In neurologically impaired children, aspiration of food, mucus, or saliva into the lungs is common and can cause rapid development of severe lung disease. This is a growing concern for clinicians, as rates of children with aspiration have risen in recent years due to higher survival rates for children with severe neurological and genetic disorders.
“It is extremely difficult to diagnose aspiration with certainty, but the data give us hope that in the future we can diagnose aspiration-related lung disease using certain microbial signatures, and provide the appropriate treatment to prevent lung damage,” says Dr. Kazachkov.
Researchers also noted that across diagnoses, inflammation of the lower airway was associated with a similarity between the lower airway microbiota and the upper airway microbiota. Researchers suggest that inflammation and associated abundant airway secretions impair the body’s natural microbial clearance, allowing more bacteria to invade the lower airway and further increase its inflammation.
“The characterization of these distinct microbial features is an exciting step toward more personalized targeted therapies for children with varying causes of a chronic cough,” says Dr. Segal.
Researchers acknowledge a limitation of the study is the lack of a control group of healthy children-; ethical concerns making it impossible to perform unnecessary invasive procedures such as bronchoscopy-, and note that further longitudinal studies with larger cohorts are warranted.
While engineered heart tissues can replicate muscle contraction and electrical activity in a dish, many aspects of heart disease can only adequately be captured in 3D. In a report published online yesterday by Nature Biomedical Engineering, researchers describe a scale model of a heart ventricle, built to replicate the chamber’s architecture, physiology, and contractions. Cardiac researchers at Boston Children’s Hospital think it could help them find treatments for congenital heart diseases.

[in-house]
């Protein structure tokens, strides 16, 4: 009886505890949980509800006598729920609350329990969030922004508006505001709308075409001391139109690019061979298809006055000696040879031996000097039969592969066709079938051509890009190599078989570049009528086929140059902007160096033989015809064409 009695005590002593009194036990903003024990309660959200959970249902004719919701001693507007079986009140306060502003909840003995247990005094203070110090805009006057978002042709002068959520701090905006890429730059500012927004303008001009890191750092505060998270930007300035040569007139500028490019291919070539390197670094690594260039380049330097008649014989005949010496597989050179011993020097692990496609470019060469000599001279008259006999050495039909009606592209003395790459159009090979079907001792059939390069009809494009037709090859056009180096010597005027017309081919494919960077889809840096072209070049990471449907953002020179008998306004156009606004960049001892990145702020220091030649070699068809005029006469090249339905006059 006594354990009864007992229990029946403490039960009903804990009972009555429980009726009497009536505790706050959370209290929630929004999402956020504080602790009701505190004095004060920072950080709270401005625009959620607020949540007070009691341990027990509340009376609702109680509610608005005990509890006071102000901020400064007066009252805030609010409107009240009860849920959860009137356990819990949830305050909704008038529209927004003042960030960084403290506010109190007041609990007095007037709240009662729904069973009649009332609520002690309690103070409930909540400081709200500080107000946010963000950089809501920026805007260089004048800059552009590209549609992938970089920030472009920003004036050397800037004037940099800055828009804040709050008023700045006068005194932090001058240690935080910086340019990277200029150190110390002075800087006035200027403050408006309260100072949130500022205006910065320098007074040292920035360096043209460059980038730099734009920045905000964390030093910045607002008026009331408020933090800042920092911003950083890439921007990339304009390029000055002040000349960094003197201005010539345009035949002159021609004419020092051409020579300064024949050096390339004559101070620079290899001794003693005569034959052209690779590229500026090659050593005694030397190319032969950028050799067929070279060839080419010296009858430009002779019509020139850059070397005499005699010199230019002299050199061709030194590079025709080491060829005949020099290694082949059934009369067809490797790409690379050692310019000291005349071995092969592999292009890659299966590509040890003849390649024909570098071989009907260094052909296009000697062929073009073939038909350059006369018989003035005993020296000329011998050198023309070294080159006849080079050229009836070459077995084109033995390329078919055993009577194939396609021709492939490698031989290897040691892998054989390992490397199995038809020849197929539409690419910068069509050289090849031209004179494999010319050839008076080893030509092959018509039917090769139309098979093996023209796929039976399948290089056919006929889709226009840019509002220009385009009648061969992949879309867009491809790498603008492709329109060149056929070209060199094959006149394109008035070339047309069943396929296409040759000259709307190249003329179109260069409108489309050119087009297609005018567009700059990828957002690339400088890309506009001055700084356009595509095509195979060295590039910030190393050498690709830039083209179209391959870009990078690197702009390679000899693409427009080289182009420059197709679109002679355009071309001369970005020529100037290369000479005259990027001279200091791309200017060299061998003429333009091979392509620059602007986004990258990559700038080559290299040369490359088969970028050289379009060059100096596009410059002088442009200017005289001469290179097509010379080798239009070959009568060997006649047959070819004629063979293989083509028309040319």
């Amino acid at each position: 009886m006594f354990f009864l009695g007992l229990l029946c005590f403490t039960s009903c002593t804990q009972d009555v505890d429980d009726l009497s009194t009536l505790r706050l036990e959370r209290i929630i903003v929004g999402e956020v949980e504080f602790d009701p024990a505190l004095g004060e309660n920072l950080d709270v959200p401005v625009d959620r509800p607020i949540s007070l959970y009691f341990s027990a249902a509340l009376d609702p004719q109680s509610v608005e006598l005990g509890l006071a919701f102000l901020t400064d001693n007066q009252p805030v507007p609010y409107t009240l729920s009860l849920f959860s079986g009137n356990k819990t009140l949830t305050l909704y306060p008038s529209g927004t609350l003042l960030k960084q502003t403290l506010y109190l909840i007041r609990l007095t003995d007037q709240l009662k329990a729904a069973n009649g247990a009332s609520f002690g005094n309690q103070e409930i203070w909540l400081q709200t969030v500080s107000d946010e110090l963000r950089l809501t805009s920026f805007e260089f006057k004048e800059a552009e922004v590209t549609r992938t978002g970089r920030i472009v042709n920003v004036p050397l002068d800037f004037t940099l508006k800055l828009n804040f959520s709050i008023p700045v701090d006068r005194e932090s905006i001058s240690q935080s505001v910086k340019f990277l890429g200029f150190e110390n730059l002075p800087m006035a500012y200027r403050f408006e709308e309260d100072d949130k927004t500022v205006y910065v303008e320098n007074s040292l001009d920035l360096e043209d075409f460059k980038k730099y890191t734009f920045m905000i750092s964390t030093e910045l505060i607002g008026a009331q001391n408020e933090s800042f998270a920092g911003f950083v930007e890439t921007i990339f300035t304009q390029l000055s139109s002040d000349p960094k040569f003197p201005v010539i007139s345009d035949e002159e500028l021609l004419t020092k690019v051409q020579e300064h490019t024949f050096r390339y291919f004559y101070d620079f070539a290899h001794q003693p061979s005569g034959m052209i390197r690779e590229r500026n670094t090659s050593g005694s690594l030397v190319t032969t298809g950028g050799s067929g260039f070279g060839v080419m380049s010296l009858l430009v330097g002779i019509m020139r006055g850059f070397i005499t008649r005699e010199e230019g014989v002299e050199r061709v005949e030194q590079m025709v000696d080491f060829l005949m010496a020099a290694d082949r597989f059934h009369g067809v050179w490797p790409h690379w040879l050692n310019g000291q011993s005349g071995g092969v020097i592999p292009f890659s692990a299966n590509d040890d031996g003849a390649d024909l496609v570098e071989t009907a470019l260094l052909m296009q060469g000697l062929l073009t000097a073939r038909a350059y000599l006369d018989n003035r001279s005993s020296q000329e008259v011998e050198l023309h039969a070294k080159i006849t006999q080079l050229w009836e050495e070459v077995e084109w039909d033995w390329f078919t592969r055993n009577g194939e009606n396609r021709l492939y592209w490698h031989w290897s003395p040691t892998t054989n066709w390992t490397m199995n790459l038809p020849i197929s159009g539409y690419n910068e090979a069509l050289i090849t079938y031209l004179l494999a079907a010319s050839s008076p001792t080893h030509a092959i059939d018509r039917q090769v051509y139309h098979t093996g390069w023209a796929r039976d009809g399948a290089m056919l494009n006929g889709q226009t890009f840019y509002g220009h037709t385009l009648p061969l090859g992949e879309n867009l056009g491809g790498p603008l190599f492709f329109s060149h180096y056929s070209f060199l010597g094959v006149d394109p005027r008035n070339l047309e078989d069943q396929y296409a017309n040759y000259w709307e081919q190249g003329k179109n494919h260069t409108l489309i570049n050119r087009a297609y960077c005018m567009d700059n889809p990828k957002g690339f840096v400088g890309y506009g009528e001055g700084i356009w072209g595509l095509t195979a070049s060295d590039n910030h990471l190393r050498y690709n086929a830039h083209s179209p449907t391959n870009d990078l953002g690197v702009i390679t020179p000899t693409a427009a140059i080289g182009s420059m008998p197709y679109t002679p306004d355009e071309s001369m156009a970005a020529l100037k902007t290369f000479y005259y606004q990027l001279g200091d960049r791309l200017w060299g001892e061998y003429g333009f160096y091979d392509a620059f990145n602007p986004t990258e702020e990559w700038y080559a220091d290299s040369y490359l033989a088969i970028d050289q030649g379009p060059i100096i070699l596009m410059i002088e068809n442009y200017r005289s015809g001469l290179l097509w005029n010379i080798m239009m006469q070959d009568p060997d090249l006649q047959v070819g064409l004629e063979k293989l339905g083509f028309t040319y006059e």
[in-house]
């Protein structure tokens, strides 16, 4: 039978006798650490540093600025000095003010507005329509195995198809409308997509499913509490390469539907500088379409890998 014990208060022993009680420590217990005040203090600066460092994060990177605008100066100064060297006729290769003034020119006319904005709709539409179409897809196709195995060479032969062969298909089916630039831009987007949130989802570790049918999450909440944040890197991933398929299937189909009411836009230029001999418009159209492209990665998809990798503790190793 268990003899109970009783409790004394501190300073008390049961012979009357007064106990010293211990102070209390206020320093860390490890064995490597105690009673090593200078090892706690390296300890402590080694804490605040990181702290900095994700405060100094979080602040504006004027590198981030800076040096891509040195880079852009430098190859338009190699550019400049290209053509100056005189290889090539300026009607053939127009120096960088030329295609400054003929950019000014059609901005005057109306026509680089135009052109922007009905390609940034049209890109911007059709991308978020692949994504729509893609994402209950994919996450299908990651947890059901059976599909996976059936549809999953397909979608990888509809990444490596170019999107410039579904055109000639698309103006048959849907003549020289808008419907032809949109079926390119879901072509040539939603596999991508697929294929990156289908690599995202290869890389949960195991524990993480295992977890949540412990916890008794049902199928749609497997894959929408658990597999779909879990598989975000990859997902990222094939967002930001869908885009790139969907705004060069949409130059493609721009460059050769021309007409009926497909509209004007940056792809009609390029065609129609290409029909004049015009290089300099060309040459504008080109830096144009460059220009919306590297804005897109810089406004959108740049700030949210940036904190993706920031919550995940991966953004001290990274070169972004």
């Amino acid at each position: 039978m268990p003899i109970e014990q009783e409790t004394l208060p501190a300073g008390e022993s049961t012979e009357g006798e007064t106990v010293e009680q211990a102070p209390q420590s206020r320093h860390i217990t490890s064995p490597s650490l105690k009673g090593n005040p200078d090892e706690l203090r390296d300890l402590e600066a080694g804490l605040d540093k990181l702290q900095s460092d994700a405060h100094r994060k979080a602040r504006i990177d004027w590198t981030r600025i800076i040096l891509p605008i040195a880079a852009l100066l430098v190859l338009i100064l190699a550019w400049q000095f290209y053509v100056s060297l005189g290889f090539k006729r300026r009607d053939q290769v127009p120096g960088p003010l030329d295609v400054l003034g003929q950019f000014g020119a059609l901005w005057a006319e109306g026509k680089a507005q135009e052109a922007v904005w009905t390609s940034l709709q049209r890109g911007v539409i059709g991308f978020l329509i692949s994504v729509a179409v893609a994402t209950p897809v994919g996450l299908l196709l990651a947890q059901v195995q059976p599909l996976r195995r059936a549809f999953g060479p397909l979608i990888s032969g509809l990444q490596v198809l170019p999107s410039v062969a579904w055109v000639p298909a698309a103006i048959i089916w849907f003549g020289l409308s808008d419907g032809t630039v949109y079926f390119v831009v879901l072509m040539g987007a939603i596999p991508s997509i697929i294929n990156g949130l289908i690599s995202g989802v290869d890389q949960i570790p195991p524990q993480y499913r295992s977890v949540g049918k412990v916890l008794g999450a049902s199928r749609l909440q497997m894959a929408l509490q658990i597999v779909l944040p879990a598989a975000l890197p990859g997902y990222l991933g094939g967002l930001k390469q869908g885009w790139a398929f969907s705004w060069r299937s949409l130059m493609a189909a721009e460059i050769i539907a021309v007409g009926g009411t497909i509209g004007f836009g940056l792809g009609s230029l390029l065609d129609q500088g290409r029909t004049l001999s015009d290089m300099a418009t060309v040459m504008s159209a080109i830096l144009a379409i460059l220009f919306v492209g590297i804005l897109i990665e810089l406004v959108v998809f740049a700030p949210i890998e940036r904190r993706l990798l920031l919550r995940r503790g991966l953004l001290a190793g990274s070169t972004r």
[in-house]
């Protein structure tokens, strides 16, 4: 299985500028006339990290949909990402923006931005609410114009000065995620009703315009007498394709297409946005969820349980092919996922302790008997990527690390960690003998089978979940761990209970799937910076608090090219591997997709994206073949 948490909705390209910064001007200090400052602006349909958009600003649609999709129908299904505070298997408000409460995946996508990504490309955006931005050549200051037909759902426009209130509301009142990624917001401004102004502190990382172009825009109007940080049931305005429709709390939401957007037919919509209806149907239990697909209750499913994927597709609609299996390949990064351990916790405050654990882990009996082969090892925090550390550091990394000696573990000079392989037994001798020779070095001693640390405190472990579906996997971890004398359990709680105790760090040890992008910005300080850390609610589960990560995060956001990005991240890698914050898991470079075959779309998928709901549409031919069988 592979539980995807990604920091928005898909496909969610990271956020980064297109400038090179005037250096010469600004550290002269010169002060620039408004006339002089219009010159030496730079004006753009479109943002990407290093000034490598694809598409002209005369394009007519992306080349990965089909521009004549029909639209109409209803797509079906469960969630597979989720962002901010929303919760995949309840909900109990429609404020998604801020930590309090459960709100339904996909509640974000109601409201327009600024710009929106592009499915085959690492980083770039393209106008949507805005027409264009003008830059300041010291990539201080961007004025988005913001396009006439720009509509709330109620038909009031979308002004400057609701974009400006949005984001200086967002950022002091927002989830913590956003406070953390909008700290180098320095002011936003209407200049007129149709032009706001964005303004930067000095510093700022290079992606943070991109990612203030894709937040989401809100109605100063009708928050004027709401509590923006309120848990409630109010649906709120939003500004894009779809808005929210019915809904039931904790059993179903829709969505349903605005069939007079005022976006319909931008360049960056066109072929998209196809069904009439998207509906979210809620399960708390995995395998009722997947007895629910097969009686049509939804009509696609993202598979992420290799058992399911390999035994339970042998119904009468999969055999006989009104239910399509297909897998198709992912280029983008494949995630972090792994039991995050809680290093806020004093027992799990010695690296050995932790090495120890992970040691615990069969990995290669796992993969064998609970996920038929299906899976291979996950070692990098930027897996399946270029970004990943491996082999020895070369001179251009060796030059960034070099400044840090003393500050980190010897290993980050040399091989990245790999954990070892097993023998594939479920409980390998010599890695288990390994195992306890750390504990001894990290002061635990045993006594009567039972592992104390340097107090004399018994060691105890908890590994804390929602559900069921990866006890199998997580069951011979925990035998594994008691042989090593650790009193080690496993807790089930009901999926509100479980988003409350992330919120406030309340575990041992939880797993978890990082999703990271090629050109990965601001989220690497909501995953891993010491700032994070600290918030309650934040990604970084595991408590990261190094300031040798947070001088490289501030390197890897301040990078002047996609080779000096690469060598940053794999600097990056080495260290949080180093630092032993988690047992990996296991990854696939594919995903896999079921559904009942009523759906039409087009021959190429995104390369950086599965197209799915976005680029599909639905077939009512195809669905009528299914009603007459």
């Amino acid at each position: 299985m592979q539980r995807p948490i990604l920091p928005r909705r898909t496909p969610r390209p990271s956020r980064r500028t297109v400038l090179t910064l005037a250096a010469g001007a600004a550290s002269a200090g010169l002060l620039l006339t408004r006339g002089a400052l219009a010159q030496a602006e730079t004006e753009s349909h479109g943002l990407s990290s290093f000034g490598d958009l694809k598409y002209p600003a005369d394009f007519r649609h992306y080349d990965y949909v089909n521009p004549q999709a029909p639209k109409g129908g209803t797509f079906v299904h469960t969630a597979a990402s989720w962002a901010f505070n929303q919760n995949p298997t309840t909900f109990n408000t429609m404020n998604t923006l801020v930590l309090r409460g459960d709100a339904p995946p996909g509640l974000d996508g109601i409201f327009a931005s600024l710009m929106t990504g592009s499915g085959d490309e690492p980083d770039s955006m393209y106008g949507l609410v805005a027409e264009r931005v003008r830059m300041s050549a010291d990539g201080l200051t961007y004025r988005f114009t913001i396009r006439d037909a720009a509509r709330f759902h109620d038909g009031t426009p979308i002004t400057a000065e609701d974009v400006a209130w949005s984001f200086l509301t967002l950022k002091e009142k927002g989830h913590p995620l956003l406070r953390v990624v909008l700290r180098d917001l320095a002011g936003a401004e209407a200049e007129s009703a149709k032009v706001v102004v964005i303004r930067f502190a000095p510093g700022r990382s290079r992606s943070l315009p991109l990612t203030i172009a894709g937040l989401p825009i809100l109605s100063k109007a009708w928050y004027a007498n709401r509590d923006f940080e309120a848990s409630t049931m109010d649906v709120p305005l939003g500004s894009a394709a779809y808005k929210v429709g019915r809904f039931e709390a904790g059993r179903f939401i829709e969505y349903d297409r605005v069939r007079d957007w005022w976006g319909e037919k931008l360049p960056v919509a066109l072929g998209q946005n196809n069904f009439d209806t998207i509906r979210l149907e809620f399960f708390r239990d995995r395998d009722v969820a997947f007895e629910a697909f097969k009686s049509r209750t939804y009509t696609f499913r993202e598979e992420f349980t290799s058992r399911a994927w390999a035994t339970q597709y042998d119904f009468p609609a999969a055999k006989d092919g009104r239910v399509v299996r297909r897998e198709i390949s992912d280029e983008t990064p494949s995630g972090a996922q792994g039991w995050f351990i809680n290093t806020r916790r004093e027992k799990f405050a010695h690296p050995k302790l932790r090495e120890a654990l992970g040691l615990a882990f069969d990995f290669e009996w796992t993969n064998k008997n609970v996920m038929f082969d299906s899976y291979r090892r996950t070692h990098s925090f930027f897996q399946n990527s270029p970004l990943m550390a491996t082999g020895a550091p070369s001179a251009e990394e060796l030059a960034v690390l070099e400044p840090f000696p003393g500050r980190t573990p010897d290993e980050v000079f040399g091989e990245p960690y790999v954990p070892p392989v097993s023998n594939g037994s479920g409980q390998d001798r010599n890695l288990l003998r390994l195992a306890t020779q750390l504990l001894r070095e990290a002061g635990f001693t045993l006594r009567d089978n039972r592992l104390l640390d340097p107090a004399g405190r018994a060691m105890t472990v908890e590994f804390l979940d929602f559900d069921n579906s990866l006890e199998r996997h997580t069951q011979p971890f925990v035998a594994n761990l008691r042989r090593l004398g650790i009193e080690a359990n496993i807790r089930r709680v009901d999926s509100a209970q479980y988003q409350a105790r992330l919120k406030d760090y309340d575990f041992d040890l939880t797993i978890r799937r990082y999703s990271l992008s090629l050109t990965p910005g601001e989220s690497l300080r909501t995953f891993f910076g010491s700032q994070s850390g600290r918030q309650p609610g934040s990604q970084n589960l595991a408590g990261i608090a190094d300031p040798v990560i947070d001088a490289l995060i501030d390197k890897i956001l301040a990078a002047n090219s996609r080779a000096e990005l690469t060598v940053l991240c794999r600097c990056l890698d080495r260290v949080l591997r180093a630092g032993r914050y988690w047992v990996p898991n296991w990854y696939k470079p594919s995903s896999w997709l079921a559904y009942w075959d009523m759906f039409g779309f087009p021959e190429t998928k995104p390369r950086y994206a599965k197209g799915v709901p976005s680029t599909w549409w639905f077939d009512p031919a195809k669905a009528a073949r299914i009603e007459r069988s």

Building a 3D engineered heart ventricle
Collaborators from the Harvard School of Engineering and Applied Sciences (SEAS), the Wyss Institute for Biologically Inspired Engineering, the Harvard Stem Cell Institute and Boston Children’s engineered the ventricles by seeding rat or human heart cells onto 3D nanofiber scaffolds made of biodegradable polyester and gelatin fibers.
Guided by the scaffold, the cells aligned and assembled into beating ventricle chambers. The ventricles’ pressure, volume and contraction rate could be measured as they are in patients. In one test, for example, their beat rate increased when exposed to an adrenaline-like drug.
“The applications, from regenerative cardiovascular medicine to its use as an in vitro model for drug discovery, are wide and varied,” said Kit Parker, PhD, of SEAS, senior author of the study, in a press release.
Studying cardiomyopathies and arrhythmias
Coauthor William Pu, MD, director of Basic and Translational Cardiovascular Research at Boston Children’s, provided the human cells used for the study. He wants to use the engineered ventricles to better understand genetic forms of heart failure and rhythm disturbances that he sees in children with congenital heart disease.
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Dilation is the standard of care for recurrent benign esophageal strictures (BES). Biodegradable stents may prolong the effect of dilation and reduce recurrences. Efficacy and safety of dilation and biodegradable stent placement early in the treatment algorithm of recurrent BES were compared.